Bus became a Hallmark Hall-of-Fame movie. In Building a Home with My Husband (Home from here on), you alluded to how much money the movie version of Bus made, nowhere near the kind of numbers one would  expect from an undertaking like that. Could you have held out for a feature film instead? After Rosie O’Donnell got hold of the book (still in manuscript form) and expressed her interest for making it into a movie, I learned that books that appeal to women mostly end up being made into television movies; the big screen is much more man-oriented. When a movie is optioned for TV, the chances of it being made are much better than for a feature film.  Even though the money you can make from a TV movie is about a quarter of what you can make from a feature film, these facts made me open myself up to preferring that course of action.  In addition, TV can translate into much more exposure; fifteen million people watched it the night it aired, and millions more in the reruns since.  On top of all this, TV is more accessible than a movie theater.  Getting to a movie theater requires transportation, which can be—and often is—an issue for people with developmental disabilities.

Did you spend a lot of time on the set during the making of the movie? I was on the set for several days.  They arranged for me to come when all the actors were present, so I got to meet and hang out with everyone.  The filming was in Canada, and I remember flying there on July 4th.  It was so strange to leave the U.S. on that day, but even stranger to enter the parallel universe of a movie set.  It’s very much its own world.

What was that like? What did you like best? What was the hardest thing to take? It was a fascinating and fun experience.  I was allowed to go anywhere I wanted, from the director’s tent to the wardrobe trailor to the food van.  Everyone, from the stars to the stand-ins to the sound engineers, was open to talking to me about what they did, how they got to where they got, and what they liked – and didn’t like – about the movie-making lifestyle.  It was like learning about another culture, but with no language barrier, and way too much delicious food.  The thing that was hardest was watching the scenes about my sister and me.  Rosie O’Donnell was dressed like my sister, and Andie MacDowell was dressed like me, so it really felt like I was watching my own life.  It was so surreal, that as soon as the cameras would start rolling – especially during really emotional scenes – I would burst into tears.  It was an out-of-body experience.  The screening in LA the following year was less overwhelming, at least in that particular way.

Bus helped you come to terms with your own lack of acceptance of your sister’s lifestyle. Safe to say, through this experience you lived a character arc of your own. Please comment on that. I hadn’t understood, when I wrote the initial article, that I was judging my sister for her unconventional bus-riding life.  Nor, when I sold the book on proposal, did I realize that my coming to accept her would provide the narrative arc.  This was partially because I was still living the experience and didn’t know what it would reveal to me, and partially because I was clueless and needed to be enlightened.  Fortunately, while I was riding with my sister – and writing the book – I met her case manager, beloved bus drivers, and boyfriend, and they all gently nudged me in the direction of accepting her on her own terms, as they had.  The editor was also quite helpful here; she realized what my character was learning before I actually did, and in our many discussions about the text, I came to see how I was actually changing.  I’m not sure if I would have come to accept my sister without writing the book, and of course if I hadn’t come to accept my sister, the book would have been less interesting.  So this is one of those lovely moments in a writer’s career where the production of a book truly changes her personal life.  The financial success of the book is certainly a wonderful thing, but it’s even more wonderful to know that it made me a better sister.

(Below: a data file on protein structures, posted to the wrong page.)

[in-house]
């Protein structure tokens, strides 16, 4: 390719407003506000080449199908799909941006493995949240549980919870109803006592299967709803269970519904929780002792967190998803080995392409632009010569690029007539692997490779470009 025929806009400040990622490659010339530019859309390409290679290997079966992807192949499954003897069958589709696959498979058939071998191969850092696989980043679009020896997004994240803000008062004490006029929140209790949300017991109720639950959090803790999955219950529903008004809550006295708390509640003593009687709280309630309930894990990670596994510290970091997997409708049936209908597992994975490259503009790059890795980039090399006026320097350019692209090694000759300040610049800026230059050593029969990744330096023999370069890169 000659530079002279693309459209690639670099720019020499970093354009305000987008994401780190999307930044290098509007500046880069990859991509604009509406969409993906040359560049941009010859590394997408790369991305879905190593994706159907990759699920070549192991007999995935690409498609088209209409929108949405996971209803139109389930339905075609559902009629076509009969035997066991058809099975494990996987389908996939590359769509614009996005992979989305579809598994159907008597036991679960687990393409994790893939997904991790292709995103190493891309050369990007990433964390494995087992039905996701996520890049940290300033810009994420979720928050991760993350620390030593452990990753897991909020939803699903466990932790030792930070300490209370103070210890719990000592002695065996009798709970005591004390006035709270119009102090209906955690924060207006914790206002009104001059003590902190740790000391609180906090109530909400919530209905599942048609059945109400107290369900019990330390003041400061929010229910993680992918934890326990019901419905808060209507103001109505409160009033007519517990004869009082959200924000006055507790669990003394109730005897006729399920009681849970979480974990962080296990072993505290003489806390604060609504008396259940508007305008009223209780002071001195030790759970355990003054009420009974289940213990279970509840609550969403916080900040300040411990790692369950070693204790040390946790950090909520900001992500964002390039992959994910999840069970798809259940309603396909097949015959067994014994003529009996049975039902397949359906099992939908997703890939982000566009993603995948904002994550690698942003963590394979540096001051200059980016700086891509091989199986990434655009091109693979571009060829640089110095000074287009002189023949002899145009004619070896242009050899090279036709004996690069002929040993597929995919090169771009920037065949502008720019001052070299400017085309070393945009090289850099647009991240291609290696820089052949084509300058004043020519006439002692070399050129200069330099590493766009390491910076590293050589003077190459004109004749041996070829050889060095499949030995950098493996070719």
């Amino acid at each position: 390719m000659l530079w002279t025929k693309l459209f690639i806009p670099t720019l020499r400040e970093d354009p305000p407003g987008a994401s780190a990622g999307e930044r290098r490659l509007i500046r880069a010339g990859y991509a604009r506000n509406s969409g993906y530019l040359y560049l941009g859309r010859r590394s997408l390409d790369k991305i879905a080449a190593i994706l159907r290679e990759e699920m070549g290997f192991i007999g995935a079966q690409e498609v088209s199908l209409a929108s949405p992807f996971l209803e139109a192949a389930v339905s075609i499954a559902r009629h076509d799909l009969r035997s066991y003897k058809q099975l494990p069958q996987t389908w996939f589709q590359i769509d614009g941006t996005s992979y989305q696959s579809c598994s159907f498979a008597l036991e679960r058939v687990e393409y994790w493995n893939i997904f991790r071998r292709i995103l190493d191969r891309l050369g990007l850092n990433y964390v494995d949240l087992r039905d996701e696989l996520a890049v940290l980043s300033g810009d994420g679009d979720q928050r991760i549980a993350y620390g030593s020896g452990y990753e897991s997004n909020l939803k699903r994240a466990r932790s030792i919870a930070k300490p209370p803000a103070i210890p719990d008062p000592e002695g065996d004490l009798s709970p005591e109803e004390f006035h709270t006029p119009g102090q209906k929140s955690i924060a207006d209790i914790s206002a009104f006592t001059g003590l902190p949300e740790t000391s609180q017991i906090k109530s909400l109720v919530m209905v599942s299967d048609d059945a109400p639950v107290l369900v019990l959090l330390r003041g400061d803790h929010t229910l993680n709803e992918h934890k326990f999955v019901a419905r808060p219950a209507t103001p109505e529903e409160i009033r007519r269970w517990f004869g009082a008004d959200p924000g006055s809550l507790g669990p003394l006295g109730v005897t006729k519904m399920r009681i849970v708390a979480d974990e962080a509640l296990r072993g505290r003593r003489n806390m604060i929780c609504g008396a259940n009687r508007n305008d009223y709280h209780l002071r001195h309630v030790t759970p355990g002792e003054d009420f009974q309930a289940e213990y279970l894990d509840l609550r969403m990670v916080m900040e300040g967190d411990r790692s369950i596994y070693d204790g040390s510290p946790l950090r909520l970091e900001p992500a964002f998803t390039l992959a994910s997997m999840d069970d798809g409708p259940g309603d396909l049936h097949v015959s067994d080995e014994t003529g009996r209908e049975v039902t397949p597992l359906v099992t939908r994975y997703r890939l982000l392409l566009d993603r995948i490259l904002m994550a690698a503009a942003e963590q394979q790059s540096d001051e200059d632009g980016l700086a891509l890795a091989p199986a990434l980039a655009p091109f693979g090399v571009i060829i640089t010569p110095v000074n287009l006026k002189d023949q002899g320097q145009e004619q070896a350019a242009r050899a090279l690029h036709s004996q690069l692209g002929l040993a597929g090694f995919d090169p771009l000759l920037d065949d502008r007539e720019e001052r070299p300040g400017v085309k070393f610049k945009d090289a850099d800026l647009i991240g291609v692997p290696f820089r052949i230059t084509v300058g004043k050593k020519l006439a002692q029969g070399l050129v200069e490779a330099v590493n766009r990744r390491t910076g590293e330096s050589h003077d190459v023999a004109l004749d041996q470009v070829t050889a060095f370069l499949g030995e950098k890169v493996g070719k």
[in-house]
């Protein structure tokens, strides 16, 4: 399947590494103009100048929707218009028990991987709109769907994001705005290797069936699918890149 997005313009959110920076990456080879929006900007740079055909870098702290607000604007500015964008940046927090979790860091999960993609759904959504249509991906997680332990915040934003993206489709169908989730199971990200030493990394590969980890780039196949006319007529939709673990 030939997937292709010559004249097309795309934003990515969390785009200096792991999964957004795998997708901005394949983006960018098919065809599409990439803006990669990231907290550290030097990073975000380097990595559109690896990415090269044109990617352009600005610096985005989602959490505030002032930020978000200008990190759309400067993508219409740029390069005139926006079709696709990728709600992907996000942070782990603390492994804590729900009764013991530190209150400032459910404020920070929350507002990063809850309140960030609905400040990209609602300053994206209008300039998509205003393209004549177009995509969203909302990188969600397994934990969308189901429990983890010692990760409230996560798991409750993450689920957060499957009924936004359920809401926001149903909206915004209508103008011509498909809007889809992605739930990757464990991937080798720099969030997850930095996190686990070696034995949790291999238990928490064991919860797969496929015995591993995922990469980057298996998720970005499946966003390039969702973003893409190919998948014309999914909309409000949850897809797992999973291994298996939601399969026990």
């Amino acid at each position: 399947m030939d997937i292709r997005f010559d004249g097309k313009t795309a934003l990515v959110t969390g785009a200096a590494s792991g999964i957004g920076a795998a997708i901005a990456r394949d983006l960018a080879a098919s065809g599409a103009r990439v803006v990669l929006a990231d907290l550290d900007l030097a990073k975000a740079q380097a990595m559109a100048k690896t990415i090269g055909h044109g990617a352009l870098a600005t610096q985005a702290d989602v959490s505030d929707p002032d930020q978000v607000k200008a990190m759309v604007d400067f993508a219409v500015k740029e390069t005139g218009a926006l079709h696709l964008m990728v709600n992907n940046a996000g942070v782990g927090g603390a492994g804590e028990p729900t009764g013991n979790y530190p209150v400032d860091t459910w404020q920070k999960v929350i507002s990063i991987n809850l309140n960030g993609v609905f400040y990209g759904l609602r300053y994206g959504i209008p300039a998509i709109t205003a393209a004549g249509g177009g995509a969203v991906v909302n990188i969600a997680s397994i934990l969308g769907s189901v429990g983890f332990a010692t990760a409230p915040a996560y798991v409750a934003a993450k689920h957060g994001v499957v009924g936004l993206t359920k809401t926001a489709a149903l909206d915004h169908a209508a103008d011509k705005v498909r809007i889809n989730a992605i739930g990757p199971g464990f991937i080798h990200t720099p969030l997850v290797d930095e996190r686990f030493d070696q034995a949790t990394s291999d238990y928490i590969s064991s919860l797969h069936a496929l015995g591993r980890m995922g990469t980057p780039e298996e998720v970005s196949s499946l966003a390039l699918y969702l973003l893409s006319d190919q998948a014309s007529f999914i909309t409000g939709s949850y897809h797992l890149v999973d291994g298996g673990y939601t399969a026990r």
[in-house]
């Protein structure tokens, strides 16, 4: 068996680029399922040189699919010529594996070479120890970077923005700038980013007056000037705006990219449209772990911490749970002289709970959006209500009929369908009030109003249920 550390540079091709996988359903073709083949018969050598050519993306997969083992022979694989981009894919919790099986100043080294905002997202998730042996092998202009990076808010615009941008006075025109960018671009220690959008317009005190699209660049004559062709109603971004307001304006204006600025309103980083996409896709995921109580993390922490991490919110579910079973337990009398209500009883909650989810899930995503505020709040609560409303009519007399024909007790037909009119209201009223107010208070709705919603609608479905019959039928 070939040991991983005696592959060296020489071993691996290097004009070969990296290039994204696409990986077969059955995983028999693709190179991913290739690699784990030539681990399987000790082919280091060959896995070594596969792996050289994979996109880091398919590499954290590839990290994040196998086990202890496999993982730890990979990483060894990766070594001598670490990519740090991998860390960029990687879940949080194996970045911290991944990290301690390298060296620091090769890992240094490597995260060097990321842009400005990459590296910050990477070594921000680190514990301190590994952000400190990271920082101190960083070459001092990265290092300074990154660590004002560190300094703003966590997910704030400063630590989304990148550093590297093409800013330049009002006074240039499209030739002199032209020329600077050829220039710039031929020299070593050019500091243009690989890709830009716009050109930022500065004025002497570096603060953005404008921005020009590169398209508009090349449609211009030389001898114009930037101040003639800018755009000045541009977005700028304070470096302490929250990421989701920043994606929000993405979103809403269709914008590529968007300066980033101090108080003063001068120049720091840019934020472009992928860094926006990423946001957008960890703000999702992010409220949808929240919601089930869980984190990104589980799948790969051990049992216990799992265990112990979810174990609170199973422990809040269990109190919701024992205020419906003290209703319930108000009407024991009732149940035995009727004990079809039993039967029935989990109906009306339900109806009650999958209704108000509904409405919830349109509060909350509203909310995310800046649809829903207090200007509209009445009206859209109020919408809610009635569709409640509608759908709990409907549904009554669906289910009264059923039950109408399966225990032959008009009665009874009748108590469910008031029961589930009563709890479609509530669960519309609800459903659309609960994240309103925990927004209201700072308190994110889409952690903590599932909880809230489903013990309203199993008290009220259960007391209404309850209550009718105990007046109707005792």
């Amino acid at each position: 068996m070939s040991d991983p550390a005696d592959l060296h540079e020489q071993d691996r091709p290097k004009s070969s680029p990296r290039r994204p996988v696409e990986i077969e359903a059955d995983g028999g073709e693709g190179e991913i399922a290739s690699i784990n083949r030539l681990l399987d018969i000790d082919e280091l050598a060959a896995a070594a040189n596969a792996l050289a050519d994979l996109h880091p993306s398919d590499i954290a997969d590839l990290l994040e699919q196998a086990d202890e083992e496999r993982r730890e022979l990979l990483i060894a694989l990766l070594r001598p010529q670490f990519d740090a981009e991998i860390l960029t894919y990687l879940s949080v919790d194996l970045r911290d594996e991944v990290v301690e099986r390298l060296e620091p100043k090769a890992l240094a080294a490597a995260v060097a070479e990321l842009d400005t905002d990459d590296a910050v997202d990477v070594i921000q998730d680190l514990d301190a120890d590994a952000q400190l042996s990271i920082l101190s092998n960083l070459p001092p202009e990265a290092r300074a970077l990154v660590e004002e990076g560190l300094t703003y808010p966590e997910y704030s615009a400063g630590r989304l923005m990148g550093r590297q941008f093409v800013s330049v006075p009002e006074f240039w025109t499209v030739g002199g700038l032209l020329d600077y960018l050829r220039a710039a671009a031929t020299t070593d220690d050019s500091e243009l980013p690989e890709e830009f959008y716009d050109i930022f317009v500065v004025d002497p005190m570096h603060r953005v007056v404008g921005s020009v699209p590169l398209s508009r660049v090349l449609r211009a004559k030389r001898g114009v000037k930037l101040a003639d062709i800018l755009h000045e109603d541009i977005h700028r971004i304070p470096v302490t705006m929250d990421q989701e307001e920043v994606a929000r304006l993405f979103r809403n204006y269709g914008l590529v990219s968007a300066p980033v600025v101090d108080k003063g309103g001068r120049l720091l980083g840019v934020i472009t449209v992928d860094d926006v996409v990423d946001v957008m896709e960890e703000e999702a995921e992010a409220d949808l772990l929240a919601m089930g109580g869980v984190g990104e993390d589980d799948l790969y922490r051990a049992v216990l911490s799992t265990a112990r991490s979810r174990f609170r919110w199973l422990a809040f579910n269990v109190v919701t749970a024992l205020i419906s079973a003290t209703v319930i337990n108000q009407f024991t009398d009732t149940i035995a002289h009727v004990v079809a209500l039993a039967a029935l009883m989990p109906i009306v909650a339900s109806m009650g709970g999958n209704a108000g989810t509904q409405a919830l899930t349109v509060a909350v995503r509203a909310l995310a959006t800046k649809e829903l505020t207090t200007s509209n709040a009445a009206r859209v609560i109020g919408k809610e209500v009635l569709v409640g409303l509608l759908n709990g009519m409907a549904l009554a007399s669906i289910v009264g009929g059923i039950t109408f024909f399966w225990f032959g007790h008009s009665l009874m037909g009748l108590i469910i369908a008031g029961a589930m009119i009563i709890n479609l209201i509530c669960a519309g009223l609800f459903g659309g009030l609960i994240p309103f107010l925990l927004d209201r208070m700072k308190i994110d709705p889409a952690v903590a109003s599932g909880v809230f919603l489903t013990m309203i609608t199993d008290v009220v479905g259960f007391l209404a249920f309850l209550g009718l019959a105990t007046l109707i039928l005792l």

Beautifully expressed, Rachel. I would hope that we, as writers, hope to move people–sometimes even ourselves– through our works.

We are so not done, but we’ll stop here for today. Join us again tomorrow for more on Rachel, her books and how she truly shows us her heart through her unique and special way with the written word. Please feel free to comment and leave questions but note that I’ll be collecting questions too. You can e-mail me directly ( I will forward questions to Rachel, then post her responses in a blog the following week (day/date to be determined). Thanks so much for joining us and don’t forget to come back tomorrow!

For more information on Rachel, or to purchase any/all of her books, visit her website: While you’re there, check out her brand new blog! (Love the way she sees things!)

An aside for those who love this blog–one could hope :)–but prefer fewer e-mails: make sure to subscribe! (You’ll get auto-notice on every post.) Eventually, I’ll be making all announcements from here and will create a separate e-mail list of those who do subscribe (remember to let me know so that you don’t get double notification).

Until tomorrow,

Joanna (and Rachel, too)